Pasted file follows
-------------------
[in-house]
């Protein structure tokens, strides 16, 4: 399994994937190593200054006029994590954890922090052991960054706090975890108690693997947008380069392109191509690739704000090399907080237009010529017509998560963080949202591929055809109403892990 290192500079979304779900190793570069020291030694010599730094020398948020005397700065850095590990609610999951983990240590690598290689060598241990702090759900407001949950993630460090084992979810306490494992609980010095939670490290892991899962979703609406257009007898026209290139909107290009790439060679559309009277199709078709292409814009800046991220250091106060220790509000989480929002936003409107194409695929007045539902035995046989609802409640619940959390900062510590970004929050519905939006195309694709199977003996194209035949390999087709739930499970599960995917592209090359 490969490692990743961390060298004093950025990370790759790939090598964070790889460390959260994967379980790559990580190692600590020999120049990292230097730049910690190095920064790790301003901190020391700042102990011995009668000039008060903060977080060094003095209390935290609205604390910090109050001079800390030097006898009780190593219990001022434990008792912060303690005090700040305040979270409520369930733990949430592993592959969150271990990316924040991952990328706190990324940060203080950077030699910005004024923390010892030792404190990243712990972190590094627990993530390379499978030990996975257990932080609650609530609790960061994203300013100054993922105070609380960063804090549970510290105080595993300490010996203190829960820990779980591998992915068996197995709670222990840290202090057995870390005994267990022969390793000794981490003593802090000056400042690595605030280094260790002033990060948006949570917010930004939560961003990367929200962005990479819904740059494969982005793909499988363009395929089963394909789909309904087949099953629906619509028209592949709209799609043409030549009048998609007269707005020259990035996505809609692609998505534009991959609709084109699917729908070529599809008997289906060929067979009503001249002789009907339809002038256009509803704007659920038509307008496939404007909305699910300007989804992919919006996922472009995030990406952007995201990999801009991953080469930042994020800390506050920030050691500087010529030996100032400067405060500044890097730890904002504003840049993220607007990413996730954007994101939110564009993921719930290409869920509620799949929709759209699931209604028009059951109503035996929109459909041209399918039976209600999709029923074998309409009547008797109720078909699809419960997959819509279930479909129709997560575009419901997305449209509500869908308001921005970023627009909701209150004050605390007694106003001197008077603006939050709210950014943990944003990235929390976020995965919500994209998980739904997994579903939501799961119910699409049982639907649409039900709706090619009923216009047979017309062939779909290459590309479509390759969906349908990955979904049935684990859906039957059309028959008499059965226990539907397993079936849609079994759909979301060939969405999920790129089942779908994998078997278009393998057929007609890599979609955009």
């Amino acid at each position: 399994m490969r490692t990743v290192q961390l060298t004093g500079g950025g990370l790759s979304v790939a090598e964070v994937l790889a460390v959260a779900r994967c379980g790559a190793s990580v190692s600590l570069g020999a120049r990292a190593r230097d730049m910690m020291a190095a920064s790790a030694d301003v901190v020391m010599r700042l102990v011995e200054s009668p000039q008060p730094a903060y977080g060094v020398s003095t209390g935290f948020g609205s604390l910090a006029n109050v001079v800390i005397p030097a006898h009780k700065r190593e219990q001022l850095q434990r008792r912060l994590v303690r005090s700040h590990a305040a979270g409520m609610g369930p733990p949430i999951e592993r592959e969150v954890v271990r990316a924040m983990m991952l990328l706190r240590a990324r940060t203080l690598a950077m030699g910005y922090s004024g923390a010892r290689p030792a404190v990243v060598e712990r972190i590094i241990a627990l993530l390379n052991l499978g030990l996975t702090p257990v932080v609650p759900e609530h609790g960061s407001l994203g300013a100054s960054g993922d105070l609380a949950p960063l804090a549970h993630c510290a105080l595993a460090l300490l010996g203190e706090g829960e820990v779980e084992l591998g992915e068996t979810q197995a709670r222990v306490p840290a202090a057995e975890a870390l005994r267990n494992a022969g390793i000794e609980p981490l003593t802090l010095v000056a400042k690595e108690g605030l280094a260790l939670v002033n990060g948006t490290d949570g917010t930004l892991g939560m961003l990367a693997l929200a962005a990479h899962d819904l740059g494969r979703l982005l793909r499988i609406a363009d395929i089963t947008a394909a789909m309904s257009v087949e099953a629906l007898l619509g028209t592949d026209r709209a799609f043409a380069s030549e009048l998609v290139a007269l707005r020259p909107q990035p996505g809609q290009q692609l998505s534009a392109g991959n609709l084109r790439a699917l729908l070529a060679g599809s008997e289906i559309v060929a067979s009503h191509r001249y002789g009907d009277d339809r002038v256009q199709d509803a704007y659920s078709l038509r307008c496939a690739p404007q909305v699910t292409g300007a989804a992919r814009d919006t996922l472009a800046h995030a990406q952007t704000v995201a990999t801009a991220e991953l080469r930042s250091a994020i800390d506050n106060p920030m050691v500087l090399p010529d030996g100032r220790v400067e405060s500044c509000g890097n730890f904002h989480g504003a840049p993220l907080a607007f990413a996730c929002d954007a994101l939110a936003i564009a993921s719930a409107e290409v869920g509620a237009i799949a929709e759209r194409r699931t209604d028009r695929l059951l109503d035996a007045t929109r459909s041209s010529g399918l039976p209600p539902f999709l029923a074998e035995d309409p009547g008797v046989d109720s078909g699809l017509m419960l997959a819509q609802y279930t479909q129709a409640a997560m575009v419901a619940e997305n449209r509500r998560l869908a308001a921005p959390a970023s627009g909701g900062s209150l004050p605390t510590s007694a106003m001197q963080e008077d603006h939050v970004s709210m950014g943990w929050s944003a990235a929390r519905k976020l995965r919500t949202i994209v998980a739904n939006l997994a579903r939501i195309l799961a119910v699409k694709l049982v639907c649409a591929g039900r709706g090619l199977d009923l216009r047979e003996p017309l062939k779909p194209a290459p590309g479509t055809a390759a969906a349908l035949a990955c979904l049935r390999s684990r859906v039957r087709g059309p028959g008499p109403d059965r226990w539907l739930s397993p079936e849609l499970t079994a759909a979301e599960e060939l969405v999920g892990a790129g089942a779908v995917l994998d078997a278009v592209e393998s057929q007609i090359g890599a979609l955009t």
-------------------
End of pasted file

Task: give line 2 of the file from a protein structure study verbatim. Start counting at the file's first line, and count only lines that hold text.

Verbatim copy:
């Protein structure tokens, strides 16, 4: 399994994937190593200054006029994590954890922090052991960054706090975890108690693997947008380069392109191509690739704000090399907080237009010529017509998560963080949202591929055809109403892990 290192500079979304779900190793570069020291030694010599730094020398948020005397700065850095590990609610999951983990240590690598290689060598241990702090759900407001949950993630460090084992979810306490494992609980010095939670490290892991899962979703609406257009007898026209290139909107290009790439060679559309009277199709078709292409814009800046991220250091106060220790509000989480929002936003409107194409695929007045539902035995046989609802409640619940959390900062510590970004929050519905939006195309694709199977003996194209035949390999087709739930499970599960995917592209090359 490969490692990743961390060298004093950025990370790759790939090598964070790889460390959260994967379980790559990580190692600590020999120049990292230097730049910690190095920064790790301003901190020391700042102990011995009668000039008060903060977080060094003095209390935290609205604390910090109050001079800390030097006898009780190593219990001022434990008792912060303690005090700040305040979270409520369930733990949430592993592959969150271990990316924040991952990328706190990324940060203080950077030699910005004024923390010892030792404190990243712990972190590094627990993530390379499978030990996975257990932080609650609530609790960061994203300013100054993922105070609380960063804090549970510290105080595993300490010996203190829960820990779980591998992915068996197995709670222990840290202090057995870390005994267990022969390793000794981490003593802090000056400042690595605030280094260790002033990060948006949570917010930004939560961003990367929200962005990479819904740059494969982005793909499988363009395929089963394909789909309904087949099953629906619509028209592949709209799609043409030549009048998609007269707005020259990035996505809609692609998505534009991959609709084109699917729908070529599809008997289906060929067979009503001249002789009907339809002038256009509803704007659920038509307008496939404007909305699910300007989804992919919006996922472009995030990406952007995201990999801009991953080469930042994020800390506050920030050691500087010529030996100032400067405060500044890097730890904002504003840049993220607007990413996730954007994101939110564009993921719930290409869920509620799949929709759209699931209604028009059951109503035996929109459909041209399918039976209600999709029923074998309409009547008797109720078909699809419960997959819509279930479909129709997560575009419901997305449209509500869908308001921005970023627009909701209150004050605390007694106003001197008077603006939050709210950014943990944003990235929390976020995965919500994209998980739904997994579903939501799961119910699409049982639907649409039900709706090619009923216009047979017309062939779909290459590309479509390759969906349908990955979904049935684990859906039957059309028959008499059965226990539907397993079936849609079994759909979301060939969405999920790129089942779908994998078997278009393998057929007609890599979609955009």